When all this craziness began, I had secretly hoped that I would write up exactly 40 daily email updates before things went back to normal. That would have been a neat, meaningful, Biblical season. But alas, this is update number 41. It has all lasted longer than anticipated. I sometimes feel like the temporary changes we’ve made are just my new way of making a living for the foreseeable future.
Making a living. That’s a topic that has been on many people’s minds these past couple of months. With unemployment skyrocketing from record lows to extreme highs in a matter of a few weeks, even those who have kept their jobs have reasons to wonder how long it will last. The government has stepped in with various emergency measures to help people through, but uncertainty about the future certainly dominates any discussion of jobs and employment.
It can be difficult for church members to ask for help, but St. Paul’s does indeed offer confidential help to those in need. We have generous members who have been materially blessed who are more than willing to help others with groceries, for example. We just need to know where the needs are in order to be good stewards. Good stewardship and Scriptural practice informs all our dealings with those in need and with our employers and employees.
Did you know that St. Paul’s has 43 employees, about half of them full time? When you operate a substantial church and full preschool and K-8 school as well as after care, in a nearly 70,000 square foot facility on nearly 16 acres of land, well, that’s a pretty major undertaking. All of those people have a central or assisting role in what St. Paul compares to those “employed at the temple” in the Old Testament and those who “proclaim the Gospel” in the New Testament Church. They all, in whole or in part, make their living serving the Lord by serving His Church directly.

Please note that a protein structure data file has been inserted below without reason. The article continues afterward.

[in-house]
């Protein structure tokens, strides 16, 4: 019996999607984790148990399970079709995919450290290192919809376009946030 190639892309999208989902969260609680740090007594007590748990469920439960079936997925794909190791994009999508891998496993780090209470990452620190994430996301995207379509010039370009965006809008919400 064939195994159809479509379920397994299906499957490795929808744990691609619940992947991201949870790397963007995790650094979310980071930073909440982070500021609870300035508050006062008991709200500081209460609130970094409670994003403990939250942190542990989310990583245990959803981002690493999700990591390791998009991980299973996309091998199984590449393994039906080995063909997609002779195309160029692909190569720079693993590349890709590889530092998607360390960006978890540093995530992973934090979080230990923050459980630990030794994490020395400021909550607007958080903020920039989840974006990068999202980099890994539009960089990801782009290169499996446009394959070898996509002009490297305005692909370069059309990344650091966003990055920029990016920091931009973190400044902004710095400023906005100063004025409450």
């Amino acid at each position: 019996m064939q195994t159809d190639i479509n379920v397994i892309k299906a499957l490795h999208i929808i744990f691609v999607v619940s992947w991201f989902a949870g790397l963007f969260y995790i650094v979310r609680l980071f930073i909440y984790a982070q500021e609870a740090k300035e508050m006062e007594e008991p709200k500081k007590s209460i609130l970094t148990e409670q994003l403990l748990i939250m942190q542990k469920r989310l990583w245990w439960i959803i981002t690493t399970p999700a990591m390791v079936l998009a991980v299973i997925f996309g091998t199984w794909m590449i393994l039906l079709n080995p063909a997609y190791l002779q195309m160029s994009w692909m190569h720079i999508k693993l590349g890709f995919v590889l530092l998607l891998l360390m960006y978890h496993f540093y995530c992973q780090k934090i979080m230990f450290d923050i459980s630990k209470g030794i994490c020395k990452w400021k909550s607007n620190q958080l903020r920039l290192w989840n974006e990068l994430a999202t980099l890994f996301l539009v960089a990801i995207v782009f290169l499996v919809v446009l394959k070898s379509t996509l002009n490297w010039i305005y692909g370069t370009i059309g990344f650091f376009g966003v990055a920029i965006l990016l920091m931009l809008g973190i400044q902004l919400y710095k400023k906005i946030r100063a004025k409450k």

Everything St. Paul’s Lutheran Church and School does revolves around preaching and teaching the Gospel. That is true for the one doing the actual preaching in the service, the one making sure the building is up to code, the one teaching a particular grade, the one answering the phones and running the office. Everyone doing anything here, be it full time, part time, or (for those in a position to do so) on a volunteer basis participates in the overall functioning our Gospel mission on behalf of all the members.
As your pastor I have felt very blessed not to be in fear of losing my livelihood during this strange time of not having normal church services. I think I speak for all of employees here in thanking the people of St. Paul’s for their dedication to the mission and to us. We have continued to function as a church and school, albeit in modified format, and have managed to pay our employees. The St. Paul’s membership has shown remarkable stewardship via online giving and dropping off or mailing in offerings. Overall, the offerings coming in have been down slightly, but not nearly as much as might have been the case given the lack of in person services and the sudden downturn in the economy. Again, thank you.